Example: Sakaguchi inserts a story event where a character dies (permanently). The player feels for this character since they went through a lot of big events and character development with the party, so the death has an impact. Kawazu, smirking in the background the whole time, ruins the entire moment by making it so that after the character dies, you cannot retrieve their items or equipment. It's gone forever. You just equipped them with outrageously expensive or entirely unique items? Haha, that stinks! Aren't you having fun? Now your whole party is at a crippling disadvantage! This kind of crap happens constantly throughout the entire game, never giving you a chance to catch your breath between blows.

Kawazu was designing this game as a living thing. You're going to try and beat Final Fantasy II? Well, Final Fantasy II is going to try and beat you! You think you've got a system figured out? Well, here's some irrationality to make it impossible to predict! It's a purely psychological battle. I'm trying to enjoy this game, but the game is doing everything in its power to prevent me from doing so.

"If you're not feeling pain, you're not having fun!"

I'm not saying Kawazu is an idiot, he's incredibly intelligent, and arguably way ahead of his time. But he approaches game design solely as a math problem: stats, figures, and probability. His obsession for constant innovation is admirable (and a trait we need developers to have today), except he takes it in the opposite direction of where it should go. It's still incredible to me that he and Sakaguchi worked on a game together when their outlooks, styles, and goals could not be more different.

While the plot points feel much like the first Final Fantasy ("get this" in order to "do that"), the fact that there's an actual interweaving story with named characters and scripted event make the whole thing meld together much better. It's also notable that the narrative was developed first, before anything else was created. It's too bad the actually gameplay throws it all down the drain. My favorite part of the story is near the end, when the Emperor (main villain) is killed by our heroes after desperately trying to gain control of an ancient power in order to take over the world. Hooray! But lo and behold, he's such a jerk that after going straight to hell, he grabs the ancient power anyway and zips right back as a crazy demon. He is adamant on taking over the world, so our heroes have to defeat him again. Today, this story is so boringly rehashed that it's laughable. But at the time, not so much.

Some people argue that somehow the introduction of Chocobos and Cid make the game better. I mean, now it's a wink and nudge when Cid shows up in a Final Fantasy title, but at the time it wasn't notable. Same thing with Chocobos. Now they're everywhere, but back when this game came out, nobody was like, "Oh, hell yeah! Chocobos! Kwehkwehkwehkweh! Yeahhhhhhh!!" I think it's just that some people desperately want this game to be good just because it has a "Final Fantasy" sticker slapped on it.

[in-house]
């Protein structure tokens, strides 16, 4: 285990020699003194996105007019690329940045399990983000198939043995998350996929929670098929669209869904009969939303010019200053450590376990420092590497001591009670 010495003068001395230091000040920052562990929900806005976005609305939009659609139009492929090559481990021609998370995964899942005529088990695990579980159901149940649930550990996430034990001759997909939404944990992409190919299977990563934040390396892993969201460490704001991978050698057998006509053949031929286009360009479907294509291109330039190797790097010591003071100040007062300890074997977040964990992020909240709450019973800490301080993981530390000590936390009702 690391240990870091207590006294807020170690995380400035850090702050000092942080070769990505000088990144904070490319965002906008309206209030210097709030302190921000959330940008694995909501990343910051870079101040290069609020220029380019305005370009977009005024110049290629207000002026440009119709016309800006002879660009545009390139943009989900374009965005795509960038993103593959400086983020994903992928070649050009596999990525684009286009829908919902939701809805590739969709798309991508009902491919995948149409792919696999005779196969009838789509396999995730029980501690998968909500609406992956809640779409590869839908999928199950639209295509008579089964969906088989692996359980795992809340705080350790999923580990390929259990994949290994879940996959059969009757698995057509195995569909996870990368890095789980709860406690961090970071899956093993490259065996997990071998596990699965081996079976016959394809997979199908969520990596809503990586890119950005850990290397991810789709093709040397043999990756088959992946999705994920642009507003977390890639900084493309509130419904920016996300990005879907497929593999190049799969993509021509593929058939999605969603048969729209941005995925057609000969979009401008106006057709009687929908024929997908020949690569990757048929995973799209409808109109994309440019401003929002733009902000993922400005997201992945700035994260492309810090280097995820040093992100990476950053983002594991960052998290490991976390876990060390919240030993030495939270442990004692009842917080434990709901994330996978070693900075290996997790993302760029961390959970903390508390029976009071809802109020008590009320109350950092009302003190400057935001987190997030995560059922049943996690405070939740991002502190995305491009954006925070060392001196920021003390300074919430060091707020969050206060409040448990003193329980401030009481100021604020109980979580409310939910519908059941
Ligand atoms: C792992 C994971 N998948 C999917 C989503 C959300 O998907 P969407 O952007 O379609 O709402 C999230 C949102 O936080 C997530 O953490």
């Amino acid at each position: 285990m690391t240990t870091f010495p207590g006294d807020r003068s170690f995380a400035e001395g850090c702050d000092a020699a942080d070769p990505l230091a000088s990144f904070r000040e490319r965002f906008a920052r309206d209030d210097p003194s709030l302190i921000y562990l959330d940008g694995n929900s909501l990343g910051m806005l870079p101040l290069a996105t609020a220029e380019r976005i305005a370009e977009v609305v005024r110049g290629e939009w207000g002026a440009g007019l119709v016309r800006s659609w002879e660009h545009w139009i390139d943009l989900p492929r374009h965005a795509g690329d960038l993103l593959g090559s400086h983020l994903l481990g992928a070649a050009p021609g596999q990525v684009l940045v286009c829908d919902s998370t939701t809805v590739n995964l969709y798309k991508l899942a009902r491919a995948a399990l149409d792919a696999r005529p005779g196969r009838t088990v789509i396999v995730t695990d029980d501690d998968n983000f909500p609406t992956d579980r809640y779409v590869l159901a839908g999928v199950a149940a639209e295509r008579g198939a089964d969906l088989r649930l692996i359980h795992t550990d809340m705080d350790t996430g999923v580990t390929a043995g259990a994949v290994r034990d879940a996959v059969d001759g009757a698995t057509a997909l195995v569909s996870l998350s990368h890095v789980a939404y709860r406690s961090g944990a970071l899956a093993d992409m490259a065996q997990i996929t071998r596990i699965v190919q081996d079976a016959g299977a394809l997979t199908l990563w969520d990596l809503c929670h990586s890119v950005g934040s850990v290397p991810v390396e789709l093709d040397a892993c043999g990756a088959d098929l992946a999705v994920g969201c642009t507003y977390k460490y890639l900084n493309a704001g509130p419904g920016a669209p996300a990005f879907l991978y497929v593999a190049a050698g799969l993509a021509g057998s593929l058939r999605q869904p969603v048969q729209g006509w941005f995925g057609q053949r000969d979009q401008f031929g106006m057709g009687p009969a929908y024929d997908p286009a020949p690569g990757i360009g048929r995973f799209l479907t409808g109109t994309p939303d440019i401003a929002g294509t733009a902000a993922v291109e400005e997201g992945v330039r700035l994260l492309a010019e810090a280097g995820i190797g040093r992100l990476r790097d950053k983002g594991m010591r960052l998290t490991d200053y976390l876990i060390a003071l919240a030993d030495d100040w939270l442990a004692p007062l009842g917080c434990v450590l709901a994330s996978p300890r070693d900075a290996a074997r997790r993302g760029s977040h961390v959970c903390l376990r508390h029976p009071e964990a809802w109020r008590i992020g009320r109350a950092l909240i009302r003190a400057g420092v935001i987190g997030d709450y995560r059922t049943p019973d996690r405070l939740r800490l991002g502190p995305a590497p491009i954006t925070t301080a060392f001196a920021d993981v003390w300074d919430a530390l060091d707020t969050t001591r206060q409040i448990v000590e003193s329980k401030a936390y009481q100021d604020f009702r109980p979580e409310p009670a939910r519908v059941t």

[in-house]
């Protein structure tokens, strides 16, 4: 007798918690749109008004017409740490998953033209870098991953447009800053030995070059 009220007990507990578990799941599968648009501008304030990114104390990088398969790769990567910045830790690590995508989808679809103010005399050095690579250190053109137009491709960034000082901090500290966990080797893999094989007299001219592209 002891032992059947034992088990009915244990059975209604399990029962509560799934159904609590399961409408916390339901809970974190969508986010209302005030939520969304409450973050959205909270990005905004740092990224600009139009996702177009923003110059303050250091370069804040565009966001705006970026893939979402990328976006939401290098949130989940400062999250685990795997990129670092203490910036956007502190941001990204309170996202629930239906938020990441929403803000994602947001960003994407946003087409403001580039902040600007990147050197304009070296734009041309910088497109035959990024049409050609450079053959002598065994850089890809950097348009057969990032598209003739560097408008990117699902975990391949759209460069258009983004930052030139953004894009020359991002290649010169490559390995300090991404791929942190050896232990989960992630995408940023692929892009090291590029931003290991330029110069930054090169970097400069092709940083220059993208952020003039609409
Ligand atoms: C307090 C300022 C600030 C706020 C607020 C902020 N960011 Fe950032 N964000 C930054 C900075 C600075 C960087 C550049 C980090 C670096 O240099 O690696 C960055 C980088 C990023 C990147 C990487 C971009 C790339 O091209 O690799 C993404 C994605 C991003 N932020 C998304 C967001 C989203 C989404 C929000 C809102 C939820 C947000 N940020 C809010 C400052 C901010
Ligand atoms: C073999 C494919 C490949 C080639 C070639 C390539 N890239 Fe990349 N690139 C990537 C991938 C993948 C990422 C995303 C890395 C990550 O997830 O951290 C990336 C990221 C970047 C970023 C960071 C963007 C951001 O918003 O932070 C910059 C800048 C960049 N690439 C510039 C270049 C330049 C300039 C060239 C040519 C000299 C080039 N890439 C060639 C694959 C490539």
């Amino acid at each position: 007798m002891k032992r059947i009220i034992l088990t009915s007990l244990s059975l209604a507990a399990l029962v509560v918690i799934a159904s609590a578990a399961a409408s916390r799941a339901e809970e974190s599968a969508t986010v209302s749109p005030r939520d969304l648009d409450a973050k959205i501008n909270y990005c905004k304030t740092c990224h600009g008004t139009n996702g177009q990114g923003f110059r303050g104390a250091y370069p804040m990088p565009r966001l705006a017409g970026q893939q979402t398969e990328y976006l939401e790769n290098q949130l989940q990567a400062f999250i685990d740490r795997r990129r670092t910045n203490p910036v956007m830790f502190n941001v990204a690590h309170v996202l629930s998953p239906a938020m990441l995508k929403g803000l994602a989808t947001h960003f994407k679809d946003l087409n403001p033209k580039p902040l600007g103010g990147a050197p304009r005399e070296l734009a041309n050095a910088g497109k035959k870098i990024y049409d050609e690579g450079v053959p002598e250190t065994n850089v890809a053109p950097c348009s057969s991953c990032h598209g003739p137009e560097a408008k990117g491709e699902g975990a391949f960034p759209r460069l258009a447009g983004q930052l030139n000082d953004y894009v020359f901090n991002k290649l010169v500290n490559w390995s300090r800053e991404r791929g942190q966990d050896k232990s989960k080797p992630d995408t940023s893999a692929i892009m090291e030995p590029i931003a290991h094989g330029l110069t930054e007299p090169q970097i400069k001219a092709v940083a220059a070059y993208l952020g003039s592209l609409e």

Pictured: Nothing memorable.

The (very few) good things about this game are just tiny quirks that are shoved off to the side in favor of mental violation. Things like introducing a back row in battle, being able to fight with less than four members in your party, secondary characters temporarily under your control, and a coherent engaging story. The music, composed again by Nobuo Uematsu, is pretty good. There's not a ton of variety, but that's to be expected from the hardware limitations of the time. The mood and style match the situations quite well, and the Rebel Army Theme remains one of my favorite 8-bit Final Fantasy tracks.

It's interesting to note how many mainstays of future Final Fantasy games were introduced here first, not to mention the majority of JRPGs in general. Final Fantasy II's influence stretches farther than any other game in the series. If it had actually been good and fun to play, this would definitely be highly ranked on many lists of the greatest RPGs. But in reality, it's only good on paper, which is what I think Kawazu cares about the most. We didn't get an official release in North America until 2003 on the PlayStation, but I consider that a blessing. All the re-releases (GBA, PS1, etc.) really only update the visuals and alter base difficulty. Sometimes they'll add an extra dungeon or two. None of them do anything to actually fix the major problems of the game. Sakaguchi created this game to be "emotionally experienced" by the player. Kawazu did everything in his power to prevent the player from doing so.

February 16, 2013

Final Fantasy Order - #14

Favorites from bottom to top.

Even people who don't play video games know that Final Fantasy exists. Though the series has in part turned to a money-grubbing, lazy mess, there are still (very) high points in its history.